Does Your Child Have Anxiety?

What to look for

Child with anxiety

We all want our children to grow up happy, fearless, and joyful. Unfortunately, life can complicate matters and young minds suffer negative consequences from unforeseen trauma, unavoidable hardship, or other tough experiences. Anxiety in children can come from anywhere: The fear of doing poorly in school, a scary movie or scene from real life, hidden abuse, or overheard conversations not meant for them. It’s our job as parents to protect our children as best as we possibly can. And if something seems off, it’s our job to take action. Here are some signs that your child might be experiencing anxiety.

For example, your child may think that they are not good at math: each day when it's time for a math lesson, your child may complain of a stomachache in anticipation. They may ask to go to the school nurse, and then miss the lesson and struggle to complete the worksheets that are sent home for homework. Anxiety can look like your child is struggling with a particular subject, but it is the thought that they can't do math that leads to losing out on instruction, rather than a true learning disability.

Similarly, being preoccupied with thoughts can also look like a focus issue, but your child may be internally occupied and instead worrying about their safety or the safety of their family. A child with anxiety may be internally experiencing fear of being called on or criticized.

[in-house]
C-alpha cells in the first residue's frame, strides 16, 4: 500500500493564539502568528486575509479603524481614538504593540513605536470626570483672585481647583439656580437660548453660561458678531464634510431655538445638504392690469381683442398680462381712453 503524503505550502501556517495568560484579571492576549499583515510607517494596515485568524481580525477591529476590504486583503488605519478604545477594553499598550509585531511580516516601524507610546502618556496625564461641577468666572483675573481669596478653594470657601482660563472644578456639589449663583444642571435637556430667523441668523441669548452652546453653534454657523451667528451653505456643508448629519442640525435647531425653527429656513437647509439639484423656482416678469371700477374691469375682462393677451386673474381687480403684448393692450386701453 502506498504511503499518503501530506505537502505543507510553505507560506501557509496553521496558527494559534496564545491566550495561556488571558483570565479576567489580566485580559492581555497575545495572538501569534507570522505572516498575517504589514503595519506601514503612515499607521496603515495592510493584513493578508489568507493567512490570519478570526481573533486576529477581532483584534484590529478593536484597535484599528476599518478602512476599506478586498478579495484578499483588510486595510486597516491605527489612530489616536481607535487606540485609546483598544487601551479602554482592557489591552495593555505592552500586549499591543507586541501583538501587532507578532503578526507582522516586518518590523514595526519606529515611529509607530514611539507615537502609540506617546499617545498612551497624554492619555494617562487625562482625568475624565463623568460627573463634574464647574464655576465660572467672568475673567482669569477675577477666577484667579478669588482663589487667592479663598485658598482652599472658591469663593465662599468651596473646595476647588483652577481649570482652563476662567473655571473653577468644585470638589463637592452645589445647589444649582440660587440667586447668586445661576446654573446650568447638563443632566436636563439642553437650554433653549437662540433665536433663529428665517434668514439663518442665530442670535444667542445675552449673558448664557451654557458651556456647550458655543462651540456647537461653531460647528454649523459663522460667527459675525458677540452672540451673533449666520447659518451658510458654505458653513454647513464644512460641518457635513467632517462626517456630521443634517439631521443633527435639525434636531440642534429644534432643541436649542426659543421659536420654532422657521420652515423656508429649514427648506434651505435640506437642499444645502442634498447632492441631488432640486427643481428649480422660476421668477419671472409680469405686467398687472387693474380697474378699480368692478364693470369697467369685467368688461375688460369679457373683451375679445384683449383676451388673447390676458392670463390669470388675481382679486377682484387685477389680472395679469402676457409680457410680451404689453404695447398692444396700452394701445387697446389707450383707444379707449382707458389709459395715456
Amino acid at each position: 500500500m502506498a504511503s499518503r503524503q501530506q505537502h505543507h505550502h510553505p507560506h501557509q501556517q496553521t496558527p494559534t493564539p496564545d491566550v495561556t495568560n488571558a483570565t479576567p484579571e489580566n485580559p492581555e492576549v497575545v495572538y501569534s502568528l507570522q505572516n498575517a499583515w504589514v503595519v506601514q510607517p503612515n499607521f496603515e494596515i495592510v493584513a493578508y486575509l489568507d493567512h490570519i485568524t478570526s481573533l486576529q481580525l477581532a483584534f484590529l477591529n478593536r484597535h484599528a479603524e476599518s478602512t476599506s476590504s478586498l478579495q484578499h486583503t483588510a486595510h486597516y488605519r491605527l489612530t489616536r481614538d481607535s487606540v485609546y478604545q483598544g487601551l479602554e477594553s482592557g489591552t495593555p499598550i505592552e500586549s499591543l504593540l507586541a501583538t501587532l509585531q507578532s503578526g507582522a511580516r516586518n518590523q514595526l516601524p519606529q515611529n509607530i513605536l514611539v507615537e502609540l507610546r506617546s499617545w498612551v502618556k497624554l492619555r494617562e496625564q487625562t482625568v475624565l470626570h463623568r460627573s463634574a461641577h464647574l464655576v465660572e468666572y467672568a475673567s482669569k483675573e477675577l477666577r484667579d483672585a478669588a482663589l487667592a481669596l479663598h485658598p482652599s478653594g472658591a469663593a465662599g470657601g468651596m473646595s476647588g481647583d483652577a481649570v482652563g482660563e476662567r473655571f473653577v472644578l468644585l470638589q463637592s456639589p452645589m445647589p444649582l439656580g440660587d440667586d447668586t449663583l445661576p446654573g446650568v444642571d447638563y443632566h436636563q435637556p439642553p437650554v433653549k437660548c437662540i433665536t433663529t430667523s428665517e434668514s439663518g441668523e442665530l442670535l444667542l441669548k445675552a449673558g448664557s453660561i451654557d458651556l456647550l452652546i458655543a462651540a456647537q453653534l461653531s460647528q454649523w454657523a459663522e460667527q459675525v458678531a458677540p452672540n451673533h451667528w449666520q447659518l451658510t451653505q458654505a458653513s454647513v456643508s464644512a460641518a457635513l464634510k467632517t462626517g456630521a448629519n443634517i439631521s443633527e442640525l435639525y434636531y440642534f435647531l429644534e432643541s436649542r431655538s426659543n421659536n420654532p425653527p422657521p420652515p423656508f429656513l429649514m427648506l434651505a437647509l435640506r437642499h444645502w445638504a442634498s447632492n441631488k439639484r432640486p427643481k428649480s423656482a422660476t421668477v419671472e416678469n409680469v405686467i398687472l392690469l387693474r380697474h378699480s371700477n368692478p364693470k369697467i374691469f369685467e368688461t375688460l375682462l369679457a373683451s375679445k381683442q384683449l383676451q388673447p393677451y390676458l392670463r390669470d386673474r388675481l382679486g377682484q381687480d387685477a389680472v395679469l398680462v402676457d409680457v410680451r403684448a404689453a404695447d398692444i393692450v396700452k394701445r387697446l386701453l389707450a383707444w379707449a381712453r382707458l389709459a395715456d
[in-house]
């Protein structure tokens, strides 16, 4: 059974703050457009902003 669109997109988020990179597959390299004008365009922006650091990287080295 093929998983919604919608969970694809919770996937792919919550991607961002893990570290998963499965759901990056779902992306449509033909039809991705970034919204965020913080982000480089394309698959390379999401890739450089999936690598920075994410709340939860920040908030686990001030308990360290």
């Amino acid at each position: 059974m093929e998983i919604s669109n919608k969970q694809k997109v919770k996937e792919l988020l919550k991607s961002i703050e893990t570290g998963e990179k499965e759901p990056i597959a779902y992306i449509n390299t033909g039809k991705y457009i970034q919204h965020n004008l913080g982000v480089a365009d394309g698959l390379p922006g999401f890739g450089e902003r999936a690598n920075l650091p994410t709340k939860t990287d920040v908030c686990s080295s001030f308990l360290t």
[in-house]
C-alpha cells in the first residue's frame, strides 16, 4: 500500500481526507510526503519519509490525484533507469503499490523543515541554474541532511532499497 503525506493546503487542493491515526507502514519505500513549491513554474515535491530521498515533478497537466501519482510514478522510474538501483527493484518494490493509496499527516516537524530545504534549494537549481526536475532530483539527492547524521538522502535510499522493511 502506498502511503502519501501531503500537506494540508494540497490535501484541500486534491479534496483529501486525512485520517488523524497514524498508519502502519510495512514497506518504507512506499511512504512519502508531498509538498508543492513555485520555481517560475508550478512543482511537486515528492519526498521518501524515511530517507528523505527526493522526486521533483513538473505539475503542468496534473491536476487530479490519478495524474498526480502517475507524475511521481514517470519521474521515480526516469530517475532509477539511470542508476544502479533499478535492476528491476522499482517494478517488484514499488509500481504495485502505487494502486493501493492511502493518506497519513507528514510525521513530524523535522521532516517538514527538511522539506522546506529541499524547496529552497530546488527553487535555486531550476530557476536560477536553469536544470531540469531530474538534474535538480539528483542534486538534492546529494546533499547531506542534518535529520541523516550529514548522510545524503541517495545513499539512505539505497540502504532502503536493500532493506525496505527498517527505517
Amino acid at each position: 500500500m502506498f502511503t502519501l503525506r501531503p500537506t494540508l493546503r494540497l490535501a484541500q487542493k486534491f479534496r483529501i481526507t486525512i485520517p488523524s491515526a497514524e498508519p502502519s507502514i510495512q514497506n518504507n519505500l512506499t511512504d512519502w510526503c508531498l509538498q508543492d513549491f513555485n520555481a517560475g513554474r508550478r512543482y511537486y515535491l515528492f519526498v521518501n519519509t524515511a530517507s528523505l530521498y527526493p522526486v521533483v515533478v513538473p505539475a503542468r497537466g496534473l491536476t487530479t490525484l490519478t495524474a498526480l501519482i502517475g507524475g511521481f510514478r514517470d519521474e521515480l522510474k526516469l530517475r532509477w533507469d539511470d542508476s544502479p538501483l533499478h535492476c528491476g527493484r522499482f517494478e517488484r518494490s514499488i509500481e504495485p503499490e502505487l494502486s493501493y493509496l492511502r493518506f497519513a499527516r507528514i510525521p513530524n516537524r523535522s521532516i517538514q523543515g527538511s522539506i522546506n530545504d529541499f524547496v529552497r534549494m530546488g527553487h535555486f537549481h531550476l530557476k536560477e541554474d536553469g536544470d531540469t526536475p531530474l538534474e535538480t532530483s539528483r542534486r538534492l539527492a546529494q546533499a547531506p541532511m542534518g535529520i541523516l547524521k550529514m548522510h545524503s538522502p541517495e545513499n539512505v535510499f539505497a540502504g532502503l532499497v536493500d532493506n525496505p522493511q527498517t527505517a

Anxiety and ADHD, at times, often look very much like each other, and it takes a discerning eye to figure out which one it is. And, to complicate things further, sometimes there can be a little bit of both.

Signs and Symptoms of Anxiety in Children

So, what does anxiety look like in children? Anxiety presents itself in many different ways in children, ways that are not always easy to pick up on. These symptoms, as defined by include:

  • Agitation
  • Restlessness
  • Inattention, poor focus
  • Somatic symptoms like headaches or stomachaches
  • Avoidance
  • Tantrums
  • Crying
  • Refusing to go to school
  • Meltdowns before school about clothing, hair, shoes, socks
  • Meltdowns after school about homework
  • Difficulties with transitions within school, and between school and an activity/sport
  • Difficulty settling down for bed
  • Having high expectations for school work, homework and sports performance

As with any illness, mental or physical, the sooner you intervene, the better. Get your little one into treatment with a therapist that’s trauma-informed and takes cognitive behavioral approach to care. If you think your child may need to see a professional, start by making an appointment with your primary care provider. He or she will help set you on the right path to happier days ahead.

Posted in:  Kids